Nicholas Petrone
Sep 29, 2018 · 5 min read

A few years back my wife was on a road trip when one of her travelling companions said something that blew our minds, and has stuck with us ever since. Especially me.

They couldn’t have been on the road an hour when Liz sent me a text:

“This guy I’m with doesn’t like music.”

“What? I don’t understand. What do you mean? Like he likes shitty music?”

“No Nick I asked what kind of music he wanted to listen to and he said ‘he doesn’t really like music.’”

I didn’t know what to say. I still don’t. But every once in a while my mind flashes back to that day, that disbelief I felt.

Doesn’t like music. What does he like then? How could he not like music? Is there something wrong with him? Is there something wrong with me?

I am not a music expert. Other than 2 months of unsuccessfully trying to learn the bass guitar and a few years in high school behind the mic sounding like Kurt Cobain with laryngitis, I have never played music. I do not know music.

Here is what I do know however –

I know no one ever regrets learning how to play. They only lament not playing more, not taking it further, putting it down and never getting the band back together.

I know music soothes the savage beasts that rampage through my house on Snow Days and that loud screaming sibling tension can be diffused into a dance party in seconds. God bless you MC Hammer.

I know that Coltrane and Miles and Charlie Parker can take me back in time with just a few slow, rifling, yearning notes, put blue smoke into the air, make the yellowed pages of the novel I’m reading in an old chair holy and give the scent of that book a higher meaning. I don’t know what notes they’re playing. Would it be better if I did? Or does magic once elucidated lose its wonder?

I know that the simple act of playing Krishna Das while I cook, transfigures a mad scramble to put some food on the table for the herd, into a mindful meditation in which all existence is in the pressure I carefully exert on the knife slicing through a potato still covered with bits of beautiful mineral rich earth from a local farm owned by man who is as grateful as me that The Dead left us millions of hours of joy. The moisture escaping the potato and collecting just slightly on the knife is, with this soundtrack reverberating through the kitchen, up to the high 100-year-old ceiling and back, a fantastic music video.

I know that we can defy aging and cheat death when we fully attend a concert by that band we spent our adolescence following. In that crowd, surrounded but alone, one is not Dad, or teacher, or truck driver or politician or Mr. Anyone, one is ageless, timeless, goddamned perfect until the lights go up. And yeah, I said it, Pearl Jam second set can even make a politician human…for awhile.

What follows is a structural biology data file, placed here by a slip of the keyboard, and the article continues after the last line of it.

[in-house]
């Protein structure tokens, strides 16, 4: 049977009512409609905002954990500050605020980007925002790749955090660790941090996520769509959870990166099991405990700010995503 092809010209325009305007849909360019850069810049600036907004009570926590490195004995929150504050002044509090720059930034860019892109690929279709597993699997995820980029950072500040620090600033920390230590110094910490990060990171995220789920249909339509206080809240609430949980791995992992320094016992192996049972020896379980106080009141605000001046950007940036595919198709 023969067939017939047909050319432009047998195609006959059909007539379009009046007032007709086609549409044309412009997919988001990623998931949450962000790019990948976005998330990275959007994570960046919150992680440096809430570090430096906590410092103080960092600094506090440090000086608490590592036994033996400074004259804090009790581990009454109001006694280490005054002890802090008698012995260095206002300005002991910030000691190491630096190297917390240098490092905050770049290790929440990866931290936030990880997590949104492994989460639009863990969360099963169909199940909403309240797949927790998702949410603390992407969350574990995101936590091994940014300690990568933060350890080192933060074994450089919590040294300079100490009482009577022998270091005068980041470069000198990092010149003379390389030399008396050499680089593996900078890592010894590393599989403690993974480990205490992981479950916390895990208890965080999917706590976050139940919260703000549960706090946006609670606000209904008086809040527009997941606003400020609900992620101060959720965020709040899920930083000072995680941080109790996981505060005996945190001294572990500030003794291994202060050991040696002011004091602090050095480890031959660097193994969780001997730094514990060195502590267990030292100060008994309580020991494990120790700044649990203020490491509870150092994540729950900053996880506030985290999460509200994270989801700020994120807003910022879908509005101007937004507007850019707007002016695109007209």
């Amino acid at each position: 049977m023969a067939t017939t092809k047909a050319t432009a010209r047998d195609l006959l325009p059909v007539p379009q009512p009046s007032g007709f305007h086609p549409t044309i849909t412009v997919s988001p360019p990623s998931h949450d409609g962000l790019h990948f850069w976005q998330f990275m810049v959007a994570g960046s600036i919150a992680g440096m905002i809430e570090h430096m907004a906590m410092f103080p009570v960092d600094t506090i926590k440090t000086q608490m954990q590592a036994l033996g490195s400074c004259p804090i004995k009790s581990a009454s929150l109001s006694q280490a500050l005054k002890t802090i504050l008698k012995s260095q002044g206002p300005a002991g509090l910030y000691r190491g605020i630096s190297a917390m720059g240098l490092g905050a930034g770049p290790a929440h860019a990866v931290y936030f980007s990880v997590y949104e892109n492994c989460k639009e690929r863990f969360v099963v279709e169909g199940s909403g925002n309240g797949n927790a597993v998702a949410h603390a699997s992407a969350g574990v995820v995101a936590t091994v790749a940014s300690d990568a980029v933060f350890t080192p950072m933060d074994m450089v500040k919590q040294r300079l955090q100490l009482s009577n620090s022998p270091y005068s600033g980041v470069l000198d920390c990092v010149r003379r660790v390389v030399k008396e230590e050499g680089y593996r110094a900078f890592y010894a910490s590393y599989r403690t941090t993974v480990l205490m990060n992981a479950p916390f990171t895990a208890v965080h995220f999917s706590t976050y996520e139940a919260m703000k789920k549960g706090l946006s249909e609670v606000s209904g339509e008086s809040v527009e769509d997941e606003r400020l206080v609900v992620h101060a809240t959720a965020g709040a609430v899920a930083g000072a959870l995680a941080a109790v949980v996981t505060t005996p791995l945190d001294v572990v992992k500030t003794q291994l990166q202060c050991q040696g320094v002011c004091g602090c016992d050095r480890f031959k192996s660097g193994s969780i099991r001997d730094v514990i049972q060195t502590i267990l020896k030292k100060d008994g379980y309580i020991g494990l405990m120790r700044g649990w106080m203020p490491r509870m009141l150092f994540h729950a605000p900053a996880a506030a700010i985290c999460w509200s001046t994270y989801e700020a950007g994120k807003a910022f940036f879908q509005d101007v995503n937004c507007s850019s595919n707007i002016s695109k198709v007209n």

I know that not everyone listens to the same kind of sounds, but that they find the same kind of joy. I have no use for Top 40 radio, but that doesn’t mean you don’t. Your kitchen dancing and driver’s seat singing are just as liberating as (and hopefully better than) mine.

I know music brings people of different backgrounds and beliefs together. I know my Christian Conservative brother and I both see the hand of God on the blues guitar.

It unifies a collective like sports fandom, but everyone wins and no one gets concussed (usually).

It teaches my children to practice patience, creativity, to look and listen for beauty. When Jack plays his sax or Maria her trumpet, I stop what I’m doing and listen. They don’t need to ask for Dad’s attention. They have it automatically.

It brings my runs to another place altogether. In fact, I cannot be the only one who goes out for a run, sometimes in the dangerous heat or the painful cold, mostly just to listen to music at top volume without interference and sometimes plays air drums like the neighborhood maniac on the home stretch.

I know that the efforts of Jimmy Page and John Bonham can still make a 13-year-old gather some guys from our neighborhood and start a band. I know he will spend hours agonizing over the band name and draw symbols and album covers because this will obviously be…err…already is, the most important music ensemble ever assembled.

I don’t know the meaning of life, but other than the birth of my children, I know that long strange nights into equally strange mornings with Pink Floyd have given me the most helpful hints.

I know that my future wife and I shared an adolescent obsession with the music of The Doors, a band that was finished a decade before we were born, but somehow still spoke, still speaks to some longing for expression in the teenage psyche. I wanted to be Jim Morrison and Liz wanted to be with Jim Morrison. Thankfully, neither of us got our wish, but I’m still grateful to that crazy drunk leather clad weirdo of my parents’ generation for helping to bring my girl to me.

So I still do not know what to make of Liz’s travelling companion. I guess it really doesn’t matter. But I can’t help feeling just a little sorry for the guy. I take solace in the suspicion that he doesn’t know what he’s missing. But one of the things I am surest of in this life, is that he is indeed missing something.

Other Doors

From haiku to hefty memoirs - poems, stories and essays that break through the bullshit. Looking for pieces that go far beyond cliché to uncover a new realm of possibilities. Other Doors features writing that leaves the reader with genuine congenital reactions.

Nicholas Petrone

Written by

Born Again Transcendentalist. Writing about life, death and everything in between.

Other Doors

From haiku to hefty memoirs - poems, stories and essays that break through the bullshit. Looking for pieces that go far beyond cliché to uncover a new realm of possibilities. Other Doors features writing that leaves the reader with genuine congenital reactions.

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